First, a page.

Argentina

Effects of 2001 bond default still linger

 

Bloomberg

Twelve years after defaulting on an unprecedented $95 billion of bonds, Argentina is still struggling to regain the trust of its people.

The country’s foreign reserves have plunged 29 percent this year, heading for the biggest annual drop since 2002, when they sank 47 percent in the aftermath of the default. The $12.6 billion decline this year, triggered by Argentines pulling money from the country to escape inflation approaching 30 percent, has left reserves at a six-year low of $30.5 billion this month. That’s less than half the amount held by Peru, which has an economy 42 percent the size of Argentina’s.

While the government’s bonds have surged this year on speculation President Cristina Fernandez de Kirchner will be succeeded by a more market-friendly leader in 2015, the nation’s borrowing costs are still the second-highest in emerging markets. With foreign-exchange controls failing to prevent reserves from heading to a record 14th straight monthly decline, investors are concerned Argentina is running out of the hard currency it needs to keep servicing its debt, according to JPMorgan Chase & Co.

“Currency controls are collapsing reserves, when the very reason you put those controls in place was so reserves wouldn’t collapse,” Jose Luis Espert, who runs research firm Espert & Asociados, said in a telephone interview from Buenos Aires. “And why? Because once again, you’ve destroyed the people’s confidence.”

Argentina’s overseas dollar-denominated bonds yield 11.25 percent on average, more than 45 of the 46 other emerging markets tracked by JPMorgan. Only Venezuela has higher bond yields. Argentine bonds have returned 18.3 percent this year, second only to Belize among developing nations.

The gains accelerated after Fernandez failed to obtain the congressional majority she needed in midterm elections on Oct. 27 to run for a third term.

Restrictions that include bans on the purchase of dollars for savings as well as higher taxes on vacations abroad, online shopping and luxury cars have failed to keep reserves from falling as inflation accelerates to 27 percent.

Unless the government addresses inflation, the drain on dollars that have been used for public spending and payments to bondholders since 2010 will deepen by at least $7 billion next year, according to Vladimir Werning, an economist at JPMorgan.

Argentina is “becoming increasingly illiquid. The pace of reserve loss is going to continue to be a fundamental focus for the market,” Werning, who in April predicted an accelerated drop in reserves, said in a telephone interview from Buenos Aires. “To stop the decline in reserves, authorities need to tackle the root cause of inflation, not just the symptoms.”

Argentines expect consumer prices to rise 30 percent over the next 12 months, according to a poll of 1,200 people taken by Torcuato Di Tella University and published Dec. 19. The government reported annual inflation of 10.5 percent in November, less than half the rate estimated by private economists. At least eight people have died this month in looting across the country sparked by police strikes demanding higher wages to cope with the surging cost of living.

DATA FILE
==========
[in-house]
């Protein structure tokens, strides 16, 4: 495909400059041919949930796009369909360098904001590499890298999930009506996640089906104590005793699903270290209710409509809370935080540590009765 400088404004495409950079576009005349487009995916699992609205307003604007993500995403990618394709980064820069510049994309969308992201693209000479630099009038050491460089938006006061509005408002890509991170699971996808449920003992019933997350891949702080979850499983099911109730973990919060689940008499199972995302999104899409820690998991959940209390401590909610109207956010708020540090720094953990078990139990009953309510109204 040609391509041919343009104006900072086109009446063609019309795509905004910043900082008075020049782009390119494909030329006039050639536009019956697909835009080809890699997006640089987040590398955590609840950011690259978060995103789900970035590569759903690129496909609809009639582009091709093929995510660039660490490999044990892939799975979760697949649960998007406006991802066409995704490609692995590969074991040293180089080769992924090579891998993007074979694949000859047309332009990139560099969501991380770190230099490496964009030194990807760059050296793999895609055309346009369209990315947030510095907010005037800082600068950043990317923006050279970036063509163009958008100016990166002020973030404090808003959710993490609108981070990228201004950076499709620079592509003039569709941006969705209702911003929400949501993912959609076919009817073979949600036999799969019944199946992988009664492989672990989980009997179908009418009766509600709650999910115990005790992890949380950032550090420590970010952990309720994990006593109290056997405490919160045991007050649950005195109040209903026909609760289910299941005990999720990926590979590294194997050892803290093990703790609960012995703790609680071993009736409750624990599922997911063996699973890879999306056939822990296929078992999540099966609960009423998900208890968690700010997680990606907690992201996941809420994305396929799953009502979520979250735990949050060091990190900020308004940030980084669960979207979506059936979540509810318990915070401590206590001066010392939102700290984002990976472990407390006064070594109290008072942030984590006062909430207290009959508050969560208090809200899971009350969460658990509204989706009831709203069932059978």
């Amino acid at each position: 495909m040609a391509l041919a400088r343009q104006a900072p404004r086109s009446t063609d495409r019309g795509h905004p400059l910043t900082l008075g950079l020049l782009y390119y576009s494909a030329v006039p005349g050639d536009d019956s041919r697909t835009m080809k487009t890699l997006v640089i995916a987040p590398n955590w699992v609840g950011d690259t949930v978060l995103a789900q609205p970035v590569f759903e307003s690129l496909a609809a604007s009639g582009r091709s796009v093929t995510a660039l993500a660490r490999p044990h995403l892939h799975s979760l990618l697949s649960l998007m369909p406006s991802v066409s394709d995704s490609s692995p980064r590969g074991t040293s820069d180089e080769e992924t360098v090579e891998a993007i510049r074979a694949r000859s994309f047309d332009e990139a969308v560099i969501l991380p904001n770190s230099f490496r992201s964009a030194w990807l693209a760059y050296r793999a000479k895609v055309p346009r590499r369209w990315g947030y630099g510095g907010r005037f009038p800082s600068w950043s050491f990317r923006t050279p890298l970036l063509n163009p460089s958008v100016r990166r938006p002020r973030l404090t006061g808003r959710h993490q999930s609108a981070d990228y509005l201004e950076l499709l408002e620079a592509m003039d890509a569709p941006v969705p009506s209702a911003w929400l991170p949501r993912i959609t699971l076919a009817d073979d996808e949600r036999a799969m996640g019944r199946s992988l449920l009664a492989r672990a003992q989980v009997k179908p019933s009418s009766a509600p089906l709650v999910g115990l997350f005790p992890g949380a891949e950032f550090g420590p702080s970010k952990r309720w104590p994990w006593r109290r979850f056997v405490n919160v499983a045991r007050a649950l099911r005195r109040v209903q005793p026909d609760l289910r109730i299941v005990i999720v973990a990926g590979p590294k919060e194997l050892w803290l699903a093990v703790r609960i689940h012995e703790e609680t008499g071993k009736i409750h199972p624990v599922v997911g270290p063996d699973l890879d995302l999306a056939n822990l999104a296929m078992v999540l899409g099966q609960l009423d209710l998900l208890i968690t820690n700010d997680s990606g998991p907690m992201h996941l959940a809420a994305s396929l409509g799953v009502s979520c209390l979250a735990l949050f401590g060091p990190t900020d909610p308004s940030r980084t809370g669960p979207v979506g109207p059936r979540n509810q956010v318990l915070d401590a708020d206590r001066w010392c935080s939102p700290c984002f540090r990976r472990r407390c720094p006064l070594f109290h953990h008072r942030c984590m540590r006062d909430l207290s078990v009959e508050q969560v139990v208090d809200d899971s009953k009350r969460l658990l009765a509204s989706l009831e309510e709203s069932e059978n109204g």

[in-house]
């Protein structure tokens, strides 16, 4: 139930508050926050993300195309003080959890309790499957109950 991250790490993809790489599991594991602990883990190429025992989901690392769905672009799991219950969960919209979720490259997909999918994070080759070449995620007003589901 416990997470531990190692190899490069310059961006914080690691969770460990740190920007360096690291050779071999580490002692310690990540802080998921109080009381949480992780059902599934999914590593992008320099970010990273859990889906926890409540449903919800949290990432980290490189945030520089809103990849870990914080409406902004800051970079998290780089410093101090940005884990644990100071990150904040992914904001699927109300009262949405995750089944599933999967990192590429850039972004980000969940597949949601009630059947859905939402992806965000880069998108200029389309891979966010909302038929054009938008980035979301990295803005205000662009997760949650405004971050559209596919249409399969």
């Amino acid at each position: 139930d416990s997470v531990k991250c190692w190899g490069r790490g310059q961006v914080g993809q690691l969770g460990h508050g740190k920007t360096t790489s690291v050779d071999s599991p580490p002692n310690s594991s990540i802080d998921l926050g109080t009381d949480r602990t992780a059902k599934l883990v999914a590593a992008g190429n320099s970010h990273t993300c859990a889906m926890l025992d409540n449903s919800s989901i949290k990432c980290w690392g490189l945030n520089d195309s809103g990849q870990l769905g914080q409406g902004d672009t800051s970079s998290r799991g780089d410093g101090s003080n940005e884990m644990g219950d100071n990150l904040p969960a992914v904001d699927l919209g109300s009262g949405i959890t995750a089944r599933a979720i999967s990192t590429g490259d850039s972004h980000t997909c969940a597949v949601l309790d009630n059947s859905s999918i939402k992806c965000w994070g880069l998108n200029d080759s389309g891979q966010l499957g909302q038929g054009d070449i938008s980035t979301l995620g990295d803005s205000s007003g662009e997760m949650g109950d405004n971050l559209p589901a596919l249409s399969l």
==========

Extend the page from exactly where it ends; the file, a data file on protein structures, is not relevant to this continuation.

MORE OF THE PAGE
In an interview on Argentina’s Radio del Plata Dec. 24, Central Bank President Juan Carlos Fabrega said the bank will try to slow money supply growth next year from about 25 percent.

Since the re-election of Fernandez in 2011, when capital flight almost doubled to $21.5 billion, she has put into effect more than 20 measures to keep money from leaving the country.

While controls boosted capital inflows of $95 million in the third quarter on a net basis, money has escaped through the nation’s widening energy and tourism deficits even after the government seized oil producer YPF SA and taxed travel abroad.

Economy Minister Axel Kicillof declined to comment on the nation’s slumping reserves. The government’s plan for gradually rebuilding reserves includes financing from multilateral institutions, boosting exports and promoting foreign direct investment, Cabinet Chief Jorge Capitanich told reporters Dec. 5.

Since Fabrega’s appointment as central bank president in November, authorities have sped up the peso’s decline to an average 1.4 percent a week from 0.5 percent in the two prior months. At 6.4405 per dollar, the peso is still 51 percent stronger than the currency in the black market.

Fernandez, whose term will end in 2015, has also tried to lure capital from foreign oil companies. YPF formed a $1.24 billion shale accord with Chevron Corp. in July.

Argentina hasn’t sold bonds abroad since its default. Following a four-year recession, the country froze bank savings in 2001 to stem capital flight and ceased payments on its foreign obligations.

The government has almost $14 billion in debt payments in the next two years, according to the Economy Ministry. It budgeted $9.9 billion of reserves for payments in 2014.

After limiting exporters’ local borrowing to make them bring in funds from abroad, the government on Dec. 13 began selling them dollar-linked peso notes to compensate for a weakening exchange rate.

The measure is also aimed at giving farmers incentives to sell their produce instead of holding back on expectations they will receive more pesos in the future.

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